In some settings, more than 90% of the time and effort invested isn't in the actual 'work', but in getting setting up, debugging and then polishing the work. Heart surgery, for example, might take five hours to perform, but the actual procedure might only take thirty minutes.
A piece of code might take a few hours to create, but days or weeks to be specced, reviewed, tested and then ready for the public.
Dinner at a fine restaurant is mostly cleaning, chopping, mise en place and service, not the part we see on the plate itself.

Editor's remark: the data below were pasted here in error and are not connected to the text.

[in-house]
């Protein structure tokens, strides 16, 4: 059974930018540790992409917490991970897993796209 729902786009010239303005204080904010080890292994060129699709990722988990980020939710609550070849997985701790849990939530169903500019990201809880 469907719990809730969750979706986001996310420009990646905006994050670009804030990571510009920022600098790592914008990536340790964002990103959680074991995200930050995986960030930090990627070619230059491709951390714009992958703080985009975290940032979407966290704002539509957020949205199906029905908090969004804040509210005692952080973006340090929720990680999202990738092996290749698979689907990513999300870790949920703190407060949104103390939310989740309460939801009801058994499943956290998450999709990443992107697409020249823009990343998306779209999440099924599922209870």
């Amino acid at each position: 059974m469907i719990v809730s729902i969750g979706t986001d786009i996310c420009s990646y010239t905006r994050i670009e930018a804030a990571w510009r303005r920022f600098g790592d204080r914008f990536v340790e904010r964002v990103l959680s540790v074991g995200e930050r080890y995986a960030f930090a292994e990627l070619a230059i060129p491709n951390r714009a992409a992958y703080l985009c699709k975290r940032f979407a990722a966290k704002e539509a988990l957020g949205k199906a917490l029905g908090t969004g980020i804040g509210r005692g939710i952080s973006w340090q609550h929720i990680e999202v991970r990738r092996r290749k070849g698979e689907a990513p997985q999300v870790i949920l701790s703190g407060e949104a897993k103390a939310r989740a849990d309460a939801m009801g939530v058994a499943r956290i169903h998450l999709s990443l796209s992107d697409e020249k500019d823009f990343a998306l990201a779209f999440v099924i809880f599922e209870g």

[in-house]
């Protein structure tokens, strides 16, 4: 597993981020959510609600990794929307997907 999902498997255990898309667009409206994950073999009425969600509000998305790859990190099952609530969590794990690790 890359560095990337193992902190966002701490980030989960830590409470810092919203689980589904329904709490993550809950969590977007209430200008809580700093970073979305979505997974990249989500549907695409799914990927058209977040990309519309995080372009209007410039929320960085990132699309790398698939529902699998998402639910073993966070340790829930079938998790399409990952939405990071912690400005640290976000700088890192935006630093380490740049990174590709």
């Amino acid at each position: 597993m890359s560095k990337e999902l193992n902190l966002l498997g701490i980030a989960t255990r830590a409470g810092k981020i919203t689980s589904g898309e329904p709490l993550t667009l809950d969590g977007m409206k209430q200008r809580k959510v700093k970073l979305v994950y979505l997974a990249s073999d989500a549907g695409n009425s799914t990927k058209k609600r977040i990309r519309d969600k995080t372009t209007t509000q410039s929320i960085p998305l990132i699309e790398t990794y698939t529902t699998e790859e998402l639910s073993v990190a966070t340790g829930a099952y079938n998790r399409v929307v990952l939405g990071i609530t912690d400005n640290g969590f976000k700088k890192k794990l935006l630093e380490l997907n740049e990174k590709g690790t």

We often get confused about which part is important, which is worth our time, which is the point of the exercise. Without a doubt, if the thing we built isn't of high quality, don't bother. But it turns out that all the other parts, the parts that we think might be beneath us, it's those that matter the most.
When in doubt, spend half as much time as you expect on the thing that most people do, and far more time on the spec, on the quality control, on the soft stuff, the stuff that actually matters.